Welcome to College Confidential!

The leading college-bound community on the web

Sign Up For Free

Join for FREE, and start talking with other members, weighing in on community discussions, and more.

Also, by registering and logging in you'll see fewer ads and pesky welcome messages (like this one!)

As a CC member, you can:

  • Reply to threads, and start your own.
  • Post reviews of your campus visits.
  • Find hundreds of pages of informative articles.
  • Search from over 3 million scholarships.

Argentina or Brazil?

J345J345 Registered User Posts: 1 New Member
edited March 2008 in Study Abroad
I'm interested in either going to Argentina or Brazil. I speak Spanish at a decently good level but definitely not fluent. I always thought of going to a Spanish-speaking country for study abroad, however I came across this program (S
Post edited by J345 on

Replies to: Argentina or Brazil?

  • icy9ff8icy9ff8 - Posts: 1,605 Senior Member
    Argentina. I have several relatives, including my wife, that spend a great deal of time in Argentina and love it--and they have all lived in many countries in South America as well as in Central America, but Argentina is the favorite country of all. My adult cousin, however, travels to Brazil several times each year for social and business reasons. Based on all accounts from both sides of my family, I strongly recommend Argentina over Brazil--especially if you are young (college or high school age). Reading Portuguese is easier than speaking the language even if you are fluent in Spanish. All of my relatives and family are fluent in Spanish & English and all have a great deal of difficulty speaking & understanding spoken Portuguese.
  • RubyJewelStoneRubyJewelStone Registered User Posts: 23 New Member
    To be totally and completely biased, I would say BRASIL! End. Of. Story...because I'm going to Bahia for a gap year. ;)

    Also, there are potential economic benefits from knowing Portuguese and having an idea of the culture since it is such a huge country with huge markets. As a result, it could help your hire-ability at firms who would like to expand to the huge Brazil sector. After all, while many would have went and learned Spanish or French you’ll have both Spanish and Portuguese up your sleeve.

    I believe that multiple language skills are extremely important—especially in the age where everything is getting international. Also, if you are concerned about being stuck at a low level, I believe that that is just an excuse. Learning a language, especially outside of the formative years, takes effort regardless. You get what you put in. Portuguese isn’t necessarily easy but I think it’s worth it. A polyglot is a good thing to be. Also, many usually find it easy to understand Spanish as opposed to vice-versa, so there’s another benefit.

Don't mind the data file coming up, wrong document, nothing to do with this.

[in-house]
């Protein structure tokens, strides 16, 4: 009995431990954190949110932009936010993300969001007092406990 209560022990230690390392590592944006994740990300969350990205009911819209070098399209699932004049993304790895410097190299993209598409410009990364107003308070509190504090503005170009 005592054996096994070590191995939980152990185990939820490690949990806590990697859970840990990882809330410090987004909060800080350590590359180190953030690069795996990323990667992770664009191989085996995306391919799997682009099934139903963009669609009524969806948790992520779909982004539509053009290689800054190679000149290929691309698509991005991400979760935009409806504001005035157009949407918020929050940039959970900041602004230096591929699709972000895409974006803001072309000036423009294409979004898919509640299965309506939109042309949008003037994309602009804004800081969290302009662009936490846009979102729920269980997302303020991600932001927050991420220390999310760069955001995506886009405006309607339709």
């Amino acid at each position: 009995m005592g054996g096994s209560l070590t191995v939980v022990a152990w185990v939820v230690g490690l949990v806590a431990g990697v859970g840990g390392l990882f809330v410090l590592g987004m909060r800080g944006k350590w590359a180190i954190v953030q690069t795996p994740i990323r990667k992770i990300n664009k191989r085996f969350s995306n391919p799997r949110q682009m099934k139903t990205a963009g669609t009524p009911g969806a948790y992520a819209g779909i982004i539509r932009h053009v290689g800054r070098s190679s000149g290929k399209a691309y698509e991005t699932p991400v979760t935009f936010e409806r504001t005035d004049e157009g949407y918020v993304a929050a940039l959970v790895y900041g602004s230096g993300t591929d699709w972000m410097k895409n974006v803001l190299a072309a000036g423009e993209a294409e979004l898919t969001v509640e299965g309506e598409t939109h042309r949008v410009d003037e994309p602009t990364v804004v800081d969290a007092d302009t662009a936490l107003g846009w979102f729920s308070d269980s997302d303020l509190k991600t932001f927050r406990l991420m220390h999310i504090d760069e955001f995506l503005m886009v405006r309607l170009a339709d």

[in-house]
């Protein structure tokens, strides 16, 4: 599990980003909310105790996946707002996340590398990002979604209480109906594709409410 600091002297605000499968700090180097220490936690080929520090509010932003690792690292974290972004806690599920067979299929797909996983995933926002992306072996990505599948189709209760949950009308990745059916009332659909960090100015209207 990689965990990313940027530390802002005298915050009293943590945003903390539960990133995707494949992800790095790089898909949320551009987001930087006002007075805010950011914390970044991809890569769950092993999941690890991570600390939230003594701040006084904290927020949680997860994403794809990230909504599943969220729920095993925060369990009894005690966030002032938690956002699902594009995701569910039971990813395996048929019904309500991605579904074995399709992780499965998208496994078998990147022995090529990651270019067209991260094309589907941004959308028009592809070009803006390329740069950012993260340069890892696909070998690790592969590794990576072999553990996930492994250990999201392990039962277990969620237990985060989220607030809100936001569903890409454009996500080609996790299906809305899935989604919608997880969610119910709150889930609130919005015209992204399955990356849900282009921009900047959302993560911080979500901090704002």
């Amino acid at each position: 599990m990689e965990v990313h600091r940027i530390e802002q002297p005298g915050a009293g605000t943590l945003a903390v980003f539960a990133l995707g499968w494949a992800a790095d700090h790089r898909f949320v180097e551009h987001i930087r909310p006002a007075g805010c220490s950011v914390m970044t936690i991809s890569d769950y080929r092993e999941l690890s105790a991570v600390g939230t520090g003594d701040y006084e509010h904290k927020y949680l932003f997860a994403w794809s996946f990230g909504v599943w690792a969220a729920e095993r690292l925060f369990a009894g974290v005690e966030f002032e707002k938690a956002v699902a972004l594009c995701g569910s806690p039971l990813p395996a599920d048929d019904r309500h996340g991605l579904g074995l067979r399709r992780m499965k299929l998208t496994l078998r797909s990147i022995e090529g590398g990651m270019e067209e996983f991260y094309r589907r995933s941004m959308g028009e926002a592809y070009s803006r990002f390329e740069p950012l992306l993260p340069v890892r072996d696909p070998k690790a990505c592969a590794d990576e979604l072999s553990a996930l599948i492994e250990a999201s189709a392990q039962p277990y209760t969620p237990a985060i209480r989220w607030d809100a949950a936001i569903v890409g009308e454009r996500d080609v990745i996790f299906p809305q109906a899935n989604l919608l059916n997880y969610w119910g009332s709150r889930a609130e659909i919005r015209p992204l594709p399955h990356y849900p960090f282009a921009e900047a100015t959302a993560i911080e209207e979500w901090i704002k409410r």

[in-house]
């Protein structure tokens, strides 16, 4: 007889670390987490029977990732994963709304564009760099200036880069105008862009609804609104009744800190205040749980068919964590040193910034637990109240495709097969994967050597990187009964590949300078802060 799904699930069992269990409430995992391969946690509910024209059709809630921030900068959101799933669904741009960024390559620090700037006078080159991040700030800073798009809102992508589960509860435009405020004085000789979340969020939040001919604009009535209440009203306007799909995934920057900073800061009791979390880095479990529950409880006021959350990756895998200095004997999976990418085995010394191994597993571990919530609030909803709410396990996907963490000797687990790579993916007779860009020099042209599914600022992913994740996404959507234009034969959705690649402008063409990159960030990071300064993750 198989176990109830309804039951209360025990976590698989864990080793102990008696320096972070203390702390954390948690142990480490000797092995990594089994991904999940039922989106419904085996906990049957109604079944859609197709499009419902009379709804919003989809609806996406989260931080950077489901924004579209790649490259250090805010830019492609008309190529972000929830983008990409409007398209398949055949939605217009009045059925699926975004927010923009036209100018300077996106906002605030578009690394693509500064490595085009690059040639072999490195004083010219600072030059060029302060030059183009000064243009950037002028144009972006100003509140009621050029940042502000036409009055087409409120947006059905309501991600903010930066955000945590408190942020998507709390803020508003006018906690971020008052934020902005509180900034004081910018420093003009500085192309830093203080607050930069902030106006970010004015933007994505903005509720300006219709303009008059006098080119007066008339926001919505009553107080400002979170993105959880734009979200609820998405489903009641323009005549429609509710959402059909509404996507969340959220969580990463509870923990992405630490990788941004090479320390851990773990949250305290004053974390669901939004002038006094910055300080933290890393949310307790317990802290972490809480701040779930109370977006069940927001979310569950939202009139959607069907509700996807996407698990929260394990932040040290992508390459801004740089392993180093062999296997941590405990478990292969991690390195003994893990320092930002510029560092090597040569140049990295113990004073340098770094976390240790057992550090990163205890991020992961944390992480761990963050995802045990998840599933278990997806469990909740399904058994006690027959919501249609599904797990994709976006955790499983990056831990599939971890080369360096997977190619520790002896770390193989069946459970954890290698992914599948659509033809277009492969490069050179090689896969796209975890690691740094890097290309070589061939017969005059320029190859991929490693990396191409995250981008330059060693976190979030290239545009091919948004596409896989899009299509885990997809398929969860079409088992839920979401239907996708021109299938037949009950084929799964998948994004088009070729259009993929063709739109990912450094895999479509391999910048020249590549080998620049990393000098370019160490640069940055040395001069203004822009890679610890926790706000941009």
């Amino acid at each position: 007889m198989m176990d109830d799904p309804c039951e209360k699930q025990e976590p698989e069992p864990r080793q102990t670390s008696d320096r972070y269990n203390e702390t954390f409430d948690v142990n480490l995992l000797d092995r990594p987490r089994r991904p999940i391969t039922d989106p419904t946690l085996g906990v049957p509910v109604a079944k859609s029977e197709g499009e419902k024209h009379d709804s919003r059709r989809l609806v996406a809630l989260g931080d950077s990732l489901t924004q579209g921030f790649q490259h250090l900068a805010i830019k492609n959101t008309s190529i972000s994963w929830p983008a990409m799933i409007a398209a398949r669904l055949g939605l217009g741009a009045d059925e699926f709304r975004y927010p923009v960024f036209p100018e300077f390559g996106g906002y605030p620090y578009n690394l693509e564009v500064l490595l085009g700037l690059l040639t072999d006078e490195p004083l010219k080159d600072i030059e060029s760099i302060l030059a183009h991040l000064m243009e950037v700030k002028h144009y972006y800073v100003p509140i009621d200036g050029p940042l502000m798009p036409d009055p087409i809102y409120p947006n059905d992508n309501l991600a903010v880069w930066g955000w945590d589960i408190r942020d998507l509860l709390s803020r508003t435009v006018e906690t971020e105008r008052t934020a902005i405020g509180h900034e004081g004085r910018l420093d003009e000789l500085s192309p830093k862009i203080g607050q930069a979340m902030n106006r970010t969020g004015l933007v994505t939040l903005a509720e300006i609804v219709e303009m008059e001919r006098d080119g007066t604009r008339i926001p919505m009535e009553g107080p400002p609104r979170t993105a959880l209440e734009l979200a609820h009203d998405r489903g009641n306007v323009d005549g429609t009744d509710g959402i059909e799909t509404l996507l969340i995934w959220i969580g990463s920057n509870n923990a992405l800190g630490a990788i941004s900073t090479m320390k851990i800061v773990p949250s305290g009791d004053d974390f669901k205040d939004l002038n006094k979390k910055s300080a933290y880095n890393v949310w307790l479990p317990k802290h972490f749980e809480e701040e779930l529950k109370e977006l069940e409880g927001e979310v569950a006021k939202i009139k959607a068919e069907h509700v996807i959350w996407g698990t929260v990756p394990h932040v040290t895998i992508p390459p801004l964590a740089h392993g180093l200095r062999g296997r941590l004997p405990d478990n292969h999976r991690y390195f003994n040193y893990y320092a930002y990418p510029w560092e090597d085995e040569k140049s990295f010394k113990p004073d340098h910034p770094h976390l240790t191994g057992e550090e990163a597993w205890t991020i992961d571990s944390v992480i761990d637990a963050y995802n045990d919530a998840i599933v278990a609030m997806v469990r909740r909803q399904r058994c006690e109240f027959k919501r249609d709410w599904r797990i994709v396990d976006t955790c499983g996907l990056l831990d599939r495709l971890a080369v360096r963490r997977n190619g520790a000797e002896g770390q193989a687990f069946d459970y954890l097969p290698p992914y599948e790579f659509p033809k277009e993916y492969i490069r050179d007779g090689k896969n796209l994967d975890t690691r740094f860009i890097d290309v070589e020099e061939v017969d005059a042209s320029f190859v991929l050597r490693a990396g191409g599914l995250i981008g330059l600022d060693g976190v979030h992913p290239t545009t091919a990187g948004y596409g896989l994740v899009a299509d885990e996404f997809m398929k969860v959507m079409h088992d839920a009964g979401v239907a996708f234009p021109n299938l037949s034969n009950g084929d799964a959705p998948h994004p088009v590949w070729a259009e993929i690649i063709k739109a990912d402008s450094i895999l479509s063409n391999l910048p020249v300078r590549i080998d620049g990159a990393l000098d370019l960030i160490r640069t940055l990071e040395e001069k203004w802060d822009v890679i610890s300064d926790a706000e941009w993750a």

When you return, you can focus on fine-tuning both your Spanish and Portuguese skills. Skype can be particularly useful. Also, you can keep in touch with your friends cheaply that way to keep your language skills sharp.

    Good luck with whatever you choose!
  • summerinthecitysummerinthecity Registered User Posts: 282 Junior Member
    I lived in Argentina for four months in seventh grade. Of course the experience would be much different for a college-age student, but I had the absolute time of my life in Buenos Aires and wouldn't take it back for anything.
  • utexas2010utexas2010 Registered User Posts: 20 New Member
    Argentina especially if its in Buenos Aires or Cordoba, two amazing cities
  • gusasparagusaspara Registered User Posts: 296 Junior Member
    My D spent a summer exchange (our summer, their winter) in a town a few hours south of Buenos Aires when she was in HS, fell in love with the country and spent a college summer in Patagonia and plans to go back to SA when she graduates. She is fluent in Spanish (totally learned in school) and said the only down side about honing her language skills there is that they don't speak a "pure" Spanish, there's a heavy Italian influence also.
This discussion has been closed.